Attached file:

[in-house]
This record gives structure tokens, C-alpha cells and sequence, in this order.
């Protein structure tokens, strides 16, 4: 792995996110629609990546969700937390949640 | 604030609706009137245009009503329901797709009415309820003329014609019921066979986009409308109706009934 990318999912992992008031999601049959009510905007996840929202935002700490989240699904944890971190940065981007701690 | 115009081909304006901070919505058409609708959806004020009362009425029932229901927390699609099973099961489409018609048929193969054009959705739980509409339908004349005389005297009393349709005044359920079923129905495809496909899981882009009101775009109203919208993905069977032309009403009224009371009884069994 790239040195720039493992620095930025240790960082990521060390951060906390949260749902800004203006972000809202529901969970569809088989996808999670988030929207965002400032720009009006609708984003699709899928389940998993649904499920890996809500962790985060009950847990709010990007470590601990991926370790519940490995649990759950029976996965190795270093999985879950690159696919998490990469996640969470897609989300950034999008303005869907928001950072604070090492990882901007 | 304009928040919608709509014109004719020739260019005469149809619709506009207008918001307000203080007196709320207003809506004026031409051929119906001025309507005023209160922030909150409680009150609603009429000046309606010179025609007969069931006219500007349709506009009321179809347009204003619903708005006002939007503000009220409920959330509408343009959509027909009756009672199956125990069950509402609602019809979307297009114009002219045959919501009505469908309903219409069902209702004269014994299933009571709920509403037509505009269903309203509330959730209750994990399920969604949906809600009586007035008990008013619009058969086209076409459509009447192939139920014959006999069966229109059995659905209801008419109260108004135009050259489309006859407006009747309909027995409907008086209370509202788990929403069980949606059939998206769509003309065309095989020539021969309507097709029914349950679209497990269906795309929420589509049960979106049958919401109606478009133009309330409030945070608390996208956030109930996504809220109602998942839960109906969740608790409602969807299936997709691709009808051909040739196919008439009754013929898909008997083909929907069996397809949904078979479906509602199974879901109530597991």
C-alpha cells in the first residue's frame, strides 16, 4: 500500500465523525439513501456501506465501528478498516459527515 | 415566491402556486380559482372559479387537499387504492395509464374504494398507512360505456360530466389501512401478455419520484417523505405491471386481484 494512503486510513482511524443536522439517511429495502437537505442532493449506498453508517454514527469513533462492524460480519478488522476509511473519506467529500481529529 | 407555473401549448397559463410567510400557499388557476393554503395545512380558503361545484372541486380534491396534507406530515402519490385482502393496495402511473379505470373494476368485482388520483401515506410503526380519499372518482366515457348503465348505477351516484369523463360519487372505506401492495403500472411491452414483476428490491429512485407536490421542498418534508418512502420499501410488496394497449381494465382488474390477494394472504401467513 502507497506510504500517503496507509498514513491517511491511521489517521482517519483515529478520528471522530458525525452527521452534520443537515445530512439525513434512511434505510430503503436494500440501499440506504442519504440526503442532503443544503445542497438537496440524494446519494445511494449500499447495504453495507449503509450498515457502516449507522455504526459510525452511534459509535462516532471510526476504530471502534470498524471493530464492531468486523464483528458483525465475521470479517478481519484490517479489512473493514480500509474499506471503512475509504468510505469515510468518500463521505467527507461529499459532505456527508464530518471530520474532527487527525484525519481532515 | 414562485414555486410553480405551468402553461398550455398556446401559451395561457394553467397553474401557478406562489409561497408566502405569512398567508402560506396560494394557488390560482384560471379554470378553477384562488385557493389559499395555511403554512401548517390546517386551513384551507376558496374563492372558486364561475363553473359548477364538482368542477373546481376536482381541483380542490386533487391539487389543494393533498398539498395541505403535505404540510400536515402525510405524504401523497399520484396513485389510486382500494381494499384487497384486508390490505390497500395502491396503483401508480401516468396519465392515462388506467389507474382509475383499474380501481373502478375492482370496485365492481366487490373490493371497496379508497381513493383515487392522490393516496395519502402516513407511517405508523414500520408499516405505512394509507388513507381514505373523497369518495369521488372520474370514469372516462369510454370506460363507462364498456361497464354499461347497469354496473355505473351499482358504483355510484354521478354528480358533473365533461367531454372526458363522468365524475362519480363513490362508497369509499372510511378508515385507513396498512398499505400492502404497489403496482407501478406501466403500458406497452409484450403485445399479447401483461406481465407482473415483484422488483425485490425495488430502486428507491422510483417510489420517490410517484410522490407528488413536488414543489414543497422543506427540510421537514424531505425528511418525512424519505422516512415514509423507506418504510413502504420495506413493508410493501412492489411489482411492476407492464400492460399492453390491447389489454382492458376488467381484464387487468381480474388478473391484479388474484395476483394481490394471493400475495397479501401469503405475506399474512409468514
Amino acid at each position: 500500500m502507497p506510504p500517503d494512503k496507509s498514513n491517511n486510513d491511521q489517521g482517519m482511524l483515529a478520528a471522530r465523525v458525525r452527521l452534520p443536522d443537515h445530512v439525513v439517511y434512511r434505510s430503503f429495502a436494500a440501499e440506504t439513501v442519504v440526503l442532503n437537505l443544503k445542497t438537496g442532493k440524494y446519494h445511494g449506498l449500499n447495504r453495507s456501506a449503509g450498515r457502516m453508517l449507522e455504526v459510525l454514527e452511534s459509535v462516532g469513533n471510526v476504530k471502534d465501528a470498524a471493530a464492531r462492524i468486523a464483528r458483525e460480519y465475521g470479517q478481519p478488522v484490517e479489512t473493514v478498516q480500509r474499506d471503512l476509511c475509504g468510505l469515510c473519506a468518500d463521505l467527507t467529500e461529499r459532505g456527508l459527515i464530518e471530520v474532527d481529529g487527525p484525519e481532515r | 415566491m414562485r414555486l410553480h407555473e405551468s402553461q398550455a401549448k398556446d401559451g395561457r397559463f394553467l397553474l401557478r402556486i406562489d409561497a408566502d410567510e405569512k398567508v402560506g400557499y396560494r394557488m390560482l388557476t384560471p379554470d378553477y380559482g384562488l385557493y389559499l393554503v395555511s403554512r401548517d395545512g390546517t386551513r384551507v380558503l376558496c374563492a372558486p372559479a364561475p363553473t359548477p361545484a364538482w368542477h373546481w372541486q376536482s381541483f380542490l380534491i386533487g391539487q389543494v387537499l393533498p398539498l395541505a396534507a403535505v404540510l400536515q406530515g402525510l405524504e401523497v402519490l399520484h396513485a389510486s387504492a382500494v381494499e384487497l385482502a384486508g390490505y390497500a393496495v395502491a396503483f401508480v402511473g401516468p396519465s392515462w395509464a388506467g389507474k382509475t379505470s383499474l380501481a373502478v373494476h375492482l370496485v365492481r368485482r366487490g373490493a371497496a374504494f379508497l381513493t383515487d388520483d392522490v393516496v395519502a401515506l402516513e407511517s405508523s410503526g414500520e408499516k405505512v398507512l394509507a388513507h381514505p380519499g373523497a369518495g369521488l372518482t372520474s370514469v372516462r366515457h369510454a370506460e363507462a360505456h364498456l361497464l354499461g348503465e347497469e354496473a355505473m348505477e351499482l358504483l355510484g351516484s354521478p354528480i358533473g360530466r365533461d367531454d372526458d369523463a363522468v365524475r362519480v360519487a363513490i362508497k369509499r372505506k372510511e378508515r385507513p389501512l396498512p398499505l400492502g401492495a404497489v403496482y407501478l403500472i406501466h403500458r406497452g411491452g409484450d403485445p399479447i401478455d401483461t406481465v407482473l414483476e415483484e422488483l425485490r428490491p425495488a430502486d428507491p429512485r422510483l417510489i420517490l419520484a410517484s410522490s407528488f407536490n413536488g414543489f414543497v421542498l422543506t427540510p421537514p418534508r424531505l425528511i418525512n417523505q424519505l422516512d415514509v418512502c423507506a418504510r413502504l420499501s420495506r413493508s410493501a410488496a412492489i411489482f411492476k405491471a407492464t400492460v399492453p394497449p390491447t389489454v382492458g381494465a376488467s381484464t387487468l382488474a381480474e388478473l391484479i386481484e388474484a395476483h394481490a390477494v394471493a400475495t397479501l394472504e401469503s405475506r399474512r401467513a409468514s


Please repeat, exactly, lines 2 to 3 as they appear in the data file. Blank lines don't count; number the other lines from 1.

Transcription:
This record gives structure tokens, C-alpha cells and sequence, in this order.
């Protein structure tokens, strides 16, 4: 792995996110629609990546969700937390949640 | 604030609706009137245009009503329901797709009415309820003329014609019921066979986009409308109706009934 990318999912992992008031999601049959009510905007996840929202935002700490989240699904944890971190940065981007701690 | 115009081909304006901070919505058409609708959806004020009362009425029932229901927390699609099973099961489409018609048929193969054009959705739980509409339908004349005389005297009393349709005044359920079923129905495809496909899981882009009101775009109203919208993905069977032309009403009224009371009884069994 790239040195720039493992620095930025240790960082990521060390951060906390949260749902800004203006972000809202529901969970569809088989996808999670988030929207965002400032720009009006609708984003699709899928389940998993649904499920890996809500962790985060009950847990709010990007470590601990991926370790519940490995649990759950029976996965190795270093999985879950690159696919998490990469996640969470897609989300950034999008303005869907928001950072604070090492990882901007 | 304009928040919608709509014109004719020739260019005469149809619709506009207008918001307000203080007196709320207003809506004026031409051929119906001025309507005023209160922030909150409680009150609603009429000046309606010179025609007969069931006219500007349709506009009321179809347009204003619903708005006002939007503000009220409920959330509408343009959509027909009756009672199956125990069950509402609602019809979307297009114009002219045959919501009505469908309903219409069902209702004269014994299933009571709920509403037509505009269903309203509330959730209750994990399920969604949906809600009586007035008990008013619009058969086209076409459509009447192939139920014959006999069966229109059995659905209801008419109260108004135009050259489309006859407006009747309909027995409907008086209370509202788990929403069980949606059939998206769509003309065309095989020539021969309507097709029914349950679209497990269906795309929420589509049960979106049958919401109606478009133009309330409030945070608390996208956030109930996504809220109602998942839960109906969740608790409602969807299936997709691709009808051909040739196919008439009754013929898909008997083909929907069996397809949904078979479906509602199974879901109530597991």